On Saturday, June 25th students of the inclusive education center Hogar del Niño and Waste-Free Oceans’ volunteers cleaned the banks of the river Río Salado in La Romana, Dominican Republic. With this activity, Waste Free Oceans started its Caribbean Roadshow consisting of cleanups and educational projects in the Caribbean islands. This new Roadshow’s main objective is to raise awareness among local communities and authorities of the damage caused by plastic pollution, both to the environment and to human health, therefore enhancing better plastic waste management, but it also represents the starting point of a much larger project.

Cleanup

During the cleanup of Río Salado, and thanks to the support of their partner Papier-Mettler who provided them with the waste bags, the group removed 40 bags filled with a majority of plastic waste. The collected waste has been taken by the municipality to be further sorted and recycled locally. The fruitful collaboration between both the Hogar del Niño and Waste Free Oceans enabled the success of this cleanup.  The waste found on the banks of the river comes from the houses on the hill above it. In fact, people throw their waste on the ground which, when it rains, ends up on the banks of the river. As this practice never stops, the amount of waste accumulates over the years and in some places, it is impossible to even see the ground. Through this cleanup, Waste Free Oceans (WFO) aims to show the visible consequences of littering and the massive amount of work needed in order to cleanse the affected areas. The group also had the great pleasure of receiving the visit from Patricia Villegas y Orlando Salvador, spouse, and son of the late Orlando Jorge Mera, Minister of the Environment and Natural Resources of the Dominican Republic, who gave them hope for a future without plastic littering in the Dominican Republic.

Waste Free Oceans projects

The educational projects carried out by WFO are intended to help the younger generation to understand the issue of plastic waste and the importance of protecting their environment. They also aim, through all the communication surrounding the project, to get the local communities to take similar actions and hopefully change their behavior as well.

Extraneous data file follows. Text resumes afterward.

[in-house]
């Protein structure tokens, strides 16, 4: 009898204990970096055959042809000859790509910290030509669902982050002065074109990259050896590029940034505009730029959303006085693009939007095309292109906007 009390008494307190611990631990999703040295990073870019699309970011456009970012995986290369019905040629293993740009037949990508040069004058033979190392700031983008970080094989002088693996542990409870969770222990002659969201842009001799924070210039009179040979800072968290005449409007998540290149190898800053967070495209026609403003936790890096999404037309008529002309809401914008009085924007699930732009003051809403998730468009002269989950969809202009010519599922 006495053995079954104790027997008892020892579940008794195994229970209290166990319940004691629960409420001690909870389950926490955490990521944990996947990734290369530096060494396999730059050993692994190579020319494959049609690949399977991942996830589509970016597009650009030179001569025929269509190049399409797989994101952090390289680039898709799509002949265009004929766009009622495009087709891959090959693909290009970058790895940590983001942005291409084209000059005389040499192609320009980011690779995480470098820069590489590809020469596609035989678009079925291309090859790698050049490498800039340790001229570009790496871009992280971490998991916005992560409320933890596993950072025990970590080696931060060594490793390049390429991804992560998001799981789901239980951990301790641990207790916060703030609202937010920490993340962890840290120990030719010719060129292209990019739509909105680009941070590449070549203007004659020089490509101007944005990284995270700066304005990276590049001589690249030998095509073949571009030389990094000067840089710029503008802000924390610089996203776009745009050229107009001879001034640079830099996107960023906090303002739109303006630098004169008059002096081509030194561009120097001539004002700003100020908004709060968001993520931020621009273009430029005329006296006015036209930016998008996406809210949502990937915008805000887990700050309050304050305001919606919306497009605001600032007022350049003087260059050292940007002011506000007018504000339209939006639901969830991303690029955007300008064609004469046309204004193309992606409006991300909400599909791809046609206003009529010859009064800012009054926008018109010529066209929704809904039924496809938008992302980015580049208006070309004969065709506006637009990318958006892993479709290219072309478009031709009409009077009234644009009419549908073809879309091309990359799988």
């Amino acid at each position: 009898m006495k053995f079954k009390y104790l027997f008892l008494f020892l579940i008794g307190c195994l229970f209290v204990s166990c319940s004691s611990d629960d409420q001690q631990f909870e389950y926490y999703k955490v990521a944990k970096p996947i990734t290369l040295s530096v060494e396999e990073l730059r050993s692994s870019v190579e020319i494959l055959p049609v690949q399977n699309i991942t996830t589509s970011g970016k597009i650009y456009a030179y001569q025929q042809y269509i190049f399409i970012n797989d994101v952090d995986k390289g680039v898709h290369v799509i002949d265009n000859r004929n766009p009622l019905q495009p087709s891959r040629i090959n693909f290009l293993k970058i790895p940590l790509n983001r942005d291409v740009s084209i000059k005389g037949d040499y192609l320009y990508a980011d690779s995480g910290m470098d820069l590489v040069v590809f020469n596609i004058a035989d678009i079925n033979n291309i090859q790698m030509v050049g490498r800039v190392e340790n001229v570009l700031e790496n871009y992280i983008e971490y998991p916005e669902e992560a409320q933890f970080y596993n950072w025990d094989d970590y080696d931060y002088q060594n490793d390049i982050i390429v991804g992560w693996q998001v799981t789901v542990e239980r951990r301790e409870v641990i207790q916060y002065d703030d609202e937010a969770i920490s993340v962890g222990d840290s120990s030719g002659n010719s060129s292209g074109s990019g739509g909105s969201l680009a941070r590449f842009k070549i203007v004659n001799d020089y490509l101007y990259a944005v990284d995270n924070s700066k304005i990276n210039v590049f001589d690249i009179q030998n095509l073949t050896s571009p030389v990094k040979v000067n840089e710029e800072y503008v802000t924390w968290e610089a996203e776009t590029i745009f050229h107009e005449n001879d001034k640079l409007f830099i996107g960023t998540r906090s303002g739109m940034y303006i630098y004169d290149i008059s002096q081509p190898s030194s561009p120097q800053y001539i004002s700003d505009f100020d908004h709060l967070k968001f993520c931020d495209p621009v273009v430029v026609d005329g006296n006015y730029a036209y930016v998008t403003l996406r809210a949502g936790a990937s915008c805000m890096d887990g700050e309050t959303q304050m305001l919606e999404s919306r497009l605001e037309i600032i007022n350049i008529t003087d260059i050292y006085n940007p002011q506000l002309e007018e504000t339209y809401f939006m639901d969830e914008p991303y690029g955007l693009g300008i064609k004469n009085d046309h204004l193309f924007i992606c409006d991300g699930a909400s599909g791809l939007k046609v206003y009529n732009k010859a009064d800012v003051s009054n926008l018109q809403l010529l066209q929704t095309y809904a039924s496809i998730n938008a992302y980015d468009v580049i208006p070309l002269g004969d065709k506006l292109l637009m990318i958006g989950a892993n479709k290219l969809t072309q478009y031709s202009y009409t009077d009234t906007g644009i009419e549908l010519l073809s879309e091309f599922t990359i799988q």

Waste Free Oceans has also partnered with Jorge Rizek of Rizek Vidal Recycler a recycling facility in Santo Domingo and has plans to build a recycling plant in the Dominican Republic that would be supplied with all the plastic waste of the whole Caribbean region and would make use of chemical recycling to reprocess plastic waste that cannot be mechanically recycled and which would eventually be turned into green fuel used by the local community. The recycled plastic will also be used to build social houses and emergency shelters. This project would strengthen a local circular economy but also create new job opportunities for the Dominicans and the Caribbean region. WFO would like to thank all their sponsors and the support of the airline TUI Fly, which kindly paid for the flight tickets to allow WFO’s team to come to the Dominican Republic in order to develop our projects there. This educational project will be followed by other cleanups with volunteers and by the use of the waste-catching trawl, this time with the support of their partner the International eyewear producer ECO, with whom we created eyewear made of recycled material from earlier cleanups. Stay tuned! Below is a gallery of pictures taken by Mairobi Herrera during the cleanup of Río Salado in La Romana:
ABOUT WASTE FREE OCEANS Waste Free Oceans (WF0) is a non-profit organization that mobilizes the fisheries sector, the pIastics industry, brand owners, and the wider public in order to reduce the impact of marine litter in the oceans. WFO’s operations focus on marine litter cleanups and “CIosing the Loop” projects, enabling new and innovative products to be designed and produced from the collected ocean waste. The initiative uses existing fishing trawls and new technology to collect floating marine litter and bring it back to land for recycling and sorting. The fishermen involved in this operation are compensated. Find more information on: https://www.wastefreeoceans.org/ Contact: CIara Hoyas, Communications Executive at WFO, cIara.hoyas@wastefreeoceans.org